Home>Articles>Mountain Lions in California to be Temporarilly Protected as Endangered Species

A Mountain Lion, the species that was threatened by the Altair Development. (Photo: Wikipedia)

Mountain Lions in California to be Temporarilly Protected as Endangered Species

New classification expected to halt developments for a year while permanent protections are reviewed

By Evan Symon, April 17, 2020 2:28 pm

On Thursday, the California Fish and Game Commission voted 5-0 in favor of starting a petition to temporarily extend Endangered Species Act protections to Southern California and Central Coast populations of mountain lions.

Mountain Lions temporarily protected as an endangered species for a year

The Commission will begin a one year review on mountain lions to see whether they need protections or not. If accepted after the review, mountain lions, or at the very least vulnerable populations of them, would be named permanently as an endangered species. That title would give them a far greater scope of protections than their current designation as ‘specially protected species’, which has been in place since 1990.

Currently a mountain lion can only be killed in California with a depredation permit, and only then it’s limited to protecting livestock and protected species, as well as public safety. Under the Endangered Species Act, killing is strictly prohibited except for protecting other people.

The petition, which was made by the Center for Biological Diversity, was created in response to a declining number of mountain lions in the southern half of the state. Currently there are only between 225 and 510 mountain lions left, with the possibility of extinction in the area in the next few decades. Environmentalists have pointed out that genetic diversity of mountain lions is also falling due to populations being isolated due to highways and few wildlife corridors to connect areas together.

Environmental groups and conservationists praised the decision on Thursday.

“This is a historic moment for big cats,” said Tiffany Yap, a biologist with the Center for Biological Diversity and primary author of the petition. “Wildlife officials deserve a big round of applause for moving to protect these amazing animals.”

Mountain lion advocates were especially supportive of the move.

“Now they might have a chance,” stated Marlene Young, who works for a mountain lion non-profit group. “These guys take care of a lot of smaller wild game out there and help keep populations in check. We need them.”

Farmer, rancher, and developer opposition

Farming and Ranching organizations were among those who opposed the decision.

“Now I can’t kill them,” said Wayne Foster, a rancher who has had livestock attacked by mountain lions. “I had to get these permits to go after a specific cougar before because it killed things I own. And now I can’t do that?”

“This is unbelievably frustrating.”

Developers were also against the move. Many developments have been held in limbo across Southern California because of mountain lion protection concerns, including the Altair development in Temecula. Because of the Endangered Species Act taking effect, they are all effectively put on hold for a year while the Commission decides.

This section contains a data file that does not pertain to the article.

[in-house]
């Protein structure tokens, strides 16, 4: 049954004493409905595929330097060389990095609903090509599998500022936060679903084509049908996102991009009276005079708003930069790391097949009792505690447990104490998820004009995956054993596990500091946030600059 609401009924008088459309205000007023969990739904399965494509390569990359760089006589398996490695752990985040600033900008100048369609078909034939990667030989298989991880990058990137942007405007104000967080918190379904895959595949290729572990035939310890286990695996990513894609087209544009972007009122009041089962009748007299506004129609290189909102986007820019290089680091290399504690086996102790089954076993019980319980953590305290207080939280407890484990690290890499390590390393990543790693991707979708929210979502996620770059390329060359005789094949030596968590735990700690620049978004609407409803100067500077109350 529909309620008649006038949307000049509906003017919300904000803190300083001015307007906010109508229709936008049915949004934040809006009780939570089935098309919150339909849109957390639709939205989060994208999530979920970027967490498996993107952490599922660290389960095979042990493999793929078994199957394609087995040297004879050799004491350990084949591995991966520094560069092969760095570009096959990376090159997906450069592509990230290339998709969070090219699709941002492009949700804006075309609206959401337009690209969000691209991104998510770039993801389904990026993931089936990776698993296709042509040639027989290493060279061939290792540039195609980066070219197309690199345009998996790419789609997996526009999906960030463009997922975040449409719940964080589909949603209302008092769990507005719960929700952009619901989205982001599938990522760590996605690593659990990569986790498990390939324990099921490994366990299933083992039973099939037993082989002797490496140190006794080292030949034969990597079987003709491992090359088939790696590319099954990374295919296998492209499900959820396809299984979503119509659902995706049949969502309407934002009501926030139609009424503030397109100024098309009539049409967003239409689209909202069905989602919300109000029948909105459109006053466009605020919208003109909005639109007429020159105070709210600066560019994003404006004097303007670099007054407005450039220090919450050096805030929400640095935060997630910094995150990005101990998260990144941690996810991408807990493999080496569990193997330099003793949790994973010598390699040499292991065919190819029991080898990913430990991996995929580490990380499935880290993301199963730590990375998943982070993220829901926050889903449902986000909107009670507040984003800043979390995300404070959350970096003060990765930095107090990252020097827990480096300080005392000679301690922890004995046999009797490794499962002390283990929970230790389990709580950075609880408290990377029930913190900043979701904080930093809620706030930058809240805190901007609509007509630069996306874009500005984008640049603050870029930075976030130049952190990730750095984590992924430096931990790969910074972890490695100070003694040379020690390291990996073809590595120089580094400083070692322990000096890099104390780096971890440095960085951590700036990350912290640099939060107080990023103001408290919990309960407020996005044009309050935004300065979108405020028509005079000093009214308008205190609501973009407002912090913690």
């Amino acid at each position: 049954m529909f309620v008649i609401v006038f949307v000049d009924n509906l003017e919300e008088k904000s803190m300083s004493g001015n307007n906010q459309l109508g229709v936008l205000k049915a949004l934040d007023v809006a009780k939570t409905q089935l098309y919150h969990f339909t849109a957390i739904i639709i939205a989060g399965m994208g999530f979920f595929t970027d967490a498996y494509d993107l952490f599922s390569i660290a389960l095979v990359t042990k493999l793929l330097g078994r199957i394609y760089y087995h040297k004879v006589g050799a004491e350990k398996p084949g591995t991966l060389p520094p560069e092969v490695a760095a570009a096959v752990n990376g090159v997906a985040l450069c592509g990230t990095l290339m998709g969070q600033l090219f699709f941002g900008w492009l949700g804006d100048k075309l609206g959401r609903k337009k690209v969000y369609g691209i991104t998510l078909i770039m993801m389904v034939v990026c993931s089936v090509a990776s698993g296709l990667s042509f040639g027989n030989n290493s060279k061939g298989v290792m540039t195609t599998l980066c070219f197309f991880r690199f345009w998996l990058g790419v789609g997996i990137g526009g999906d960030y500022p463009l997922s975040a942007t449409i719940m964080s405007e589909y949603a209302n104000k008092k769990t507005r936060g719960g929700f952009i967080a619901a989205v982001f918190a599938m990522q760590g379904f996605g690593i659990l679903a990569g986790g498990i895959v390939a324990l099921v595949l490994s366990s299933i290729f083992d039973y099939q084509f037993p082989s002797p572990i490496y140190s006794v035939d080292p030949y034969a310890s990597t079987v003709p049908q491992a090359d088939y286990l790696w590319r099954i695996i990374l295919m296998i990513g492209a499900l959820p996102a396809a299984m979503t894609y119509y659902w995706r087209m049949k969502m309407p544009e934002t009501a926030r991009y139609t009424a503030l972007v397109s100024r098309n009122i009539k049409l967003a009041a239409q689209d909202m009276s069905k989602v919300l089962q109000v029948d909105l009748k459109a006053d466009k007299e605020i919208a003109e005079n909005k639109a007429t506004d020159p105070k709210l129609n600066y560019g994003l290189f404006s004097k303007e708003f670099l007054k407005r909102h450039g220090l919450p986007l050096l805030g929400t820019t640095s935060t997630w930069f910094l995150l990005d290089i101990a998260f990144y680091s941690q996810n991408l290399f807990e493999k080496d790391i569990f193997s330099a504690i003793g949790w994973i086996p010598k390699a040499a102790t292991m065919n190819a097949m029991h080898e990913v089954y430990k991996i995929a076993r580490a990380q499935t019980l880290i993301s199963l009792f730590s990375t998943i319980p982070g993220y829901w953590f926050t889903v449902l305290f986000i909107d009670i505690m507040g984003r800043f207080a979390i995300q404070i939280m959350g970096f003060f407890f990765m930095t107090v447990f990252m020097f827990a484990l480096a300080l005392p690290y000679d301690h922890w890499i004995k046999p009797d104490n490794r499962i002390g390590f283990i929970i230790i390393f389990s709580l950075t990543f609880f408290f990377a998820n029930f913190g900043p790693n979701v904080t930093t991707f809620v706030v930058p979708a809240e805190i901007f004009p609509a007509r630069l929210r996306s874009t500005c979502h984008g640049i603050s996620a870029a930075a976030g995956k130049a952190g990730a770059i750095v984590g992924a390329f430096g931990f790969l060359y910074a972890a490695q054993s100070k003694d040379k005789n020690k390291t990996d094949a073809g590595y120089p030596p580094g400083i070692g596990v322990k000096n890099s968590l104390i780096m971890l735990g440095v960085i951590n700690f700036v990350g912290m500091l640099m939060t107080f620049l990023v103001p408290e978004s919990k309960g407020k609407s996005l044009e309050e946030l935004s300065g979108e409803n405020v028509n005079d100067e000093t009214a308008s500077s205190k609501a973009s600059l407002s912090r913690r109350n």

“First it was the coronavirus causing a recession, and now this,” noted construction foreman Alberto Rodriguez, who has worked on projects stalled by environmental concerns before. “A one-year delay is ridiculous, because now projects can be outright cancelled now because of the delay.”

“I like cougars as much as the next person, but they are helping end some contracts and livelihoods now. I hope all those people ‘protecting’ them realize what they’re doing to us.”

While the Commission’s final decision will take a year, many groups on both sides of the debate have hinted at legal action over the decision in the near future.

Evan Symon
Spread the news:
RELATED ARTICLES
Filter by
Post Page
Highlight Articles Governor Legislature Media Congress National U.S. Congress Legal
Sort by

Gov. Newsom Predicts ‘Tens of Billions of Dollars’ of Debt From COVID-19 Lockdown

‘Most destructive act of government’ hurting small businesses
May 7, 2020 1:29 pm

18

Eric Trump: California House Democrats Like Pelosi and Swalwell ‘Showboating’ While Trump Campaign Raking in Millions

‘People in swing states don’t buy the impeachment sham. It’s dead last in the polls’
December 19, 2019 11:39 am

18

Senator John Moorlach (Kevin Sanders for California Globe)

CA State Auditor Finds State Agencies Overpaying Millions for Workers’ Compensation Insurance

Agencies could have saved the State more than $20 million in 2017-18
December 9, 2019 9:38 am

18

2 thoughts on “Mountain Lions in California to be Temporarilly Protected as Endangered Species

  1. I have mountain lions leaving footprints on my front door mat and one got within 15′ of my wife one night. These lions have absolutely no fear of humans. Even with two people facing this lion it was walking towards us! I have friends with similar stories of highly aggressive mountain lions stalking them.
    Who exactly is endangered?

    1. This is ridiculous. What are residents supposed to do when threatened? And when the mountain lions eat their pets and cattle and livestock, then what?
      Looks like another item on the Dem agenda has been ticked off without an opportunity for anyone affected or in disagreement to utter a peep. That’s corrupt California for you, under cover of Coronavirus19.

Leave a Reply

Your email address will not be published. Required fields are marked *